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Oral Surgery: Wisdom teeth removal

Sometimes a tooth’s journey doesn’t go as planned. Here’s what you need to know.

When it comes to teeth, their development can last until you’re an early adult. While most are in place by the time you’re in elementary school, your wisdom teeth are the last to show up. Most people have a total of four of these molars - two on the top and two on the bottom. They’re there to help in the chewing and breaking down of your food. And while every person is different, wisdom teeth usually come in between ages 17 and 21.

Impacted vs. non-impacted – what’s the difference?

When a wisdom tooth (or any other tooth for that matter) is impacted it means it is trapped in your jaw or unable to break through the gumline. Non-impacted means a tooth has made its way up from the jaw and through the gums. However, it’s also possible a tooth can be partially impacted. Your dentist will be able to determine this through an exam and X-rays.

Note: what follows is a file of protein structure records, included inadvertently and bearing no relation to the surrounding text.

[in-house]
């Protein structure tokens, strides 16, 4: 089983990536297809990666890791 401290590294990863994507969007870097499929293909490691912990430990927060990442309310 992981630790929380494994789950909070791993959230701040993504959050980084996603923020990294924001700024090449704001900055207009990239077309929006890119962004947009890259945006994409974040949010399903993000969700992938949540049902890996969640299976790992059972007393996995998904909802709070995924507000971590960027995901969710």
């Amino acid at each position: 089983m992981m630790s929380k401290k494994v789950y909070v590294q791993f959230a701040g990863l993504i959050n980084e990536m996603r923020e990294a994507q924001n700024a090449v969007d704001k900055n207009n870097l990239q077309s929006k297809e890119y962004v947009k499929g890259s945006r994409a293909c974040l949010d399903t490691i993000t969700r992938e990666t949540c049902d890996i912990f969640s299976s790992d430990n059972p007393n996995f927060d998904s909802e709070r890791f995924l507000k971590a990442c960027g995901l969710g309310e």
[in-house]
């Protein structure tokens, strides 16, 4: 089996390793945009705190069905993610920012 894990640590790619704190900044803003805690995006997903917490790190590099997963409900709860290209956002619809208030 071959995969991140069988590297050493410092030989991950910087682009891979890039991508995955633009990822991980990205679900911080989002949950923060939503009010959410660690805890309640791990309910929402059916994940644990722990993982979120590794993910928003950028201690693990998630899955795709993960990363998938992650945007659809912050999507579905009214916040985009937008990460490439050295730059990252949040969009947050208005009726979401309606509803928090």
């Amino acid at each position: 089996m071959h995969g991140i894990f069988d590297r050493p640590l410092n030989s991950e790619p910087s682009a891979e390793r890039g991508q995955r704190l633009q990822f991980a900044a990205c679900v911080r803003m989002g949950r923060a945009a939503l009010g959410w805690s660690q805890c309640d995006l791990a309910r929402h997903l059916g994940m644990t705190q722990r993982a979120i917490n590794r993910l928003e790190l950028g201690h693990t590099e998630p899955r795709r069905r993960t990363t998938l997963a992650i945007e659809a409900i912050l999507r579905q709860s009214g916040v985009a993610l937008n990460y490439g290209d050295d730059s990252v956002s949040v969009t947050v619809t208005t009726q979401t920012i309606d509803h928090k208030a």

When you have an impacted tooth, you may not experience any symptoms. However, removal may be necessary as part of a dental treatment such as braces or if you are experiencing:

  • Red, tender, swollen or bleeding gums
  • Jaw pain or swelling
  • Difficulty opening your mouth
  • Infection
  • Cysts under the tooth
  • Tumors
  • Damage to neighboring teeth
  • Gum disease
  • Tooth decay
  • Bad breath
  • An unpleasant taste in your mouth

If your dentist determines a wisdom tooth or teeth do not need to be removed, you will still need to keep a close eye on them as problems could develop down the road as you age. It’s also important to brush and floss daily to keep all your teeth healthy.